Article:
I’m currently writing to you while hiding behind a table on lockdown. My school received an unconfirmed threat of some kind, and I’m hiding from that unknown threat.
At the start, when our heads finally processed “this is not a drill”, the room was tense. Everybody stared in silence at the door, hopefully shielding us from the unknown. We followed procedure, sat down in silence, and waited. One by one, each person realized that the light of a cell phone posed no risk in a brightly sunlit classroom.
As I write this, some girl accidentally starts up the unsilenceable siri while texting her BFFs. Others tweet and facebook their friends. I do the same. Some instagram, and some snapchat, and suddenly the tension in the room drops.
Lockdowns are so terrifying, because we hide from unknown threats. We barricade ourselves from an enemy unknown. This little bit of humanity, and connection goes a long way towards comforting the hundreds of students displaced. Being able to talk to people from inside and outside the school and compare notes was very comforting, and though we couldn’t talk, we no longer felt isolated.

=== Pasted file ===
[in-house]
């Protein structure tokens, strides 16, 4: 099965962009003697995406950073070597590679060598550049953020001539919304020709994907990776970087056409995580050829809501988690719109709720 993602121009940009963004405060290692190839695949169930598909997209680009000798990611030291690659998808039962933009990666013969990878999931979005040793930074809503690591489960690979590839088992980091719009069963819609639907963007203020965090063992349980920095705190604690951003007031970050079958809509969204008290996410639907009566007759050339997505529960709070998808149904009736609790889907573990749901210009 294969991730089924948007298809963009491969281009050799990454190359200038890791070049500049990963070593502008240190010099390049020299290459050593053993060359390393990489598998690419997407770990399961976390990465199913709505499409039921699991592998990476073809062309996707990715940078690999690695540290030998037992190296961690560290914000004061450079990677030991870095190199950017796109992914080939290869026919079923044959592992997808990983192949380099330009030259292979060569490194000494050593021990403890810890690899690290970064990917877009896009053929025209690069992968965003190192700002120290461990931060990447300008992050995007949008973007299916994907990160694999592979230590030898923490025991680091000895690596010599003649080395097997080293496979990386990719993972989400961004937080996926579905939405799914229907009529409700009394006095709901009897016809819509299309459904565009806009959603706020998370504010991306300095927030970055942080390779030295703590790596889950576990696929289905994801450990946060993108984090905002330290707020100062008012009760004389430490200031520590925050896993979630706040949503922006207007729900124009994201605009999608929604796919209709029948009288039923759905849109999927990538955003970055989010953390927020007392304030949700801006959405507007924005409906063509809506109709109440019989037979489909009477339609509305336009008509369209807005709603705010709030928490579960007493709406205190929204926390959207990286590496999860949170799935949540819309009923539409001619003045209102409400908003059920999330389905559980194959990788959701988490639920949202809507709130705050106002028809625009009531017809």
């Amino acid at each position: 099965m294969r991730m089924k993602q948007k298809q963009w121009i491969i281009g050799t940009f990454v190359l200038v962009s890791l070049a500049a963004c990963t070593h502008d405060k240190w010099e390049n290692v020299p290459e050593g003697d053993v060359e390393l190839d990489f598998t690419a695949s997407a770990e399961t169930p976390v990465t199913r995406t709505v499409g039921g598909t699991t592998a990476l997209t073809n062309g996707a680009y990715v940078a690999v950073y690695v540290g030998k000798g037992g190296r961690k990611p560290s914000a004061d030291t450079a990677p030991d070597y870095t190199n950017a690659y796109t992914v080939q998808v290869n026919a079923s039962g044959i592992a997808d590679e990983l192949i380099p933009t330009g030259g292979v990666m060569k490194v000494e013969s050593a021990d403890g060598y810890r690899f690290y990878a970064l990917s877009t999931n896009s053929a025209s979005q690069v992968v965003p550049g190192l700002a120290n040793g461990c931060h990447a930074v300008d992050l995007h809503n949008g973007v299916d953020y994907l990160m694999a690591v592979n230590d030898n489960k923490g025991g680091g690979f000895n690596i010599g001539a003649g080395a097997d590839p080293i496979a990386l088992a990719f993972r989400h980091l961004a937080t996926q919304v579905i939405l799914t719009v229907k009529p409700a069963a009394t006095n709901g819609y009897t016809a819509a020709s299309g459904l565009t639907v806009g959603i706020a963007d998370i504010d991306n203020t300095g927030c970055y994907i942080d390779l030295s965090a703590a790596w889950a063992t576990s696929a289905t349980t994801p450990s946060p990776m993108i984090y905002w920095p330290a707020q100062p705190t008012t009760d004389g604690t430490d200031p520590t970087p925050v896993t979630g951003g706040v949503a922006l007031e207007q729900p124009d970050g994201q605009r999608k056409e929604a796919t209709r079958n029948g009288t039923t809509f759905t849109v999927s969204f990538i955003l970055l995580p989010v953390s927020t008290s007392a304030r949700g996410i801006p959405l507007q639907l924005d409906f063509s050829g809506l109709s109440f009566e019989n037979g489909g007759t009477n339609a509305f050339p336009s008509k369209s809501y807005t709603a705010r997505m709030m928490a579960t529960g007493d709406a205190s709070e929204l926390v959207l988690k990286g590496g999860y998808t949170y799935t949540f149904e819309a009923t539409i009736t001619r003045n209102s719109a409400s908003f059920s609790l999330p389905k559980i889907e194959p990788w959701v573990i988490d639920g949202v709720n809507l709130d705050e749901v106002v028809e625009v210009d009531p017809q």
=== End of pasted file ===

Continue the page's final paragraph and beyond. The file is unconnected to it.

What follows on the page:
We were in that locked down for about an hour and twenty minutes. A police officer was supposed to come escort our class, but they never came, so we sprinted to where we knew the cops were. We reached the safety of the state police in the lobby, and from there we were escorted to safety, where we could finally talk, and relax a bit. It was a very scary experience for me, sitting, not knowing what the next few minutes would hold (in the end, everything was alright) but I thank all the creators of social networks for easing the tension to a manageable level.
In the end it was just a threat by the way (as far as we know), but I just wanted to call to your attention the value of social media in connecting otherwise-isolated people.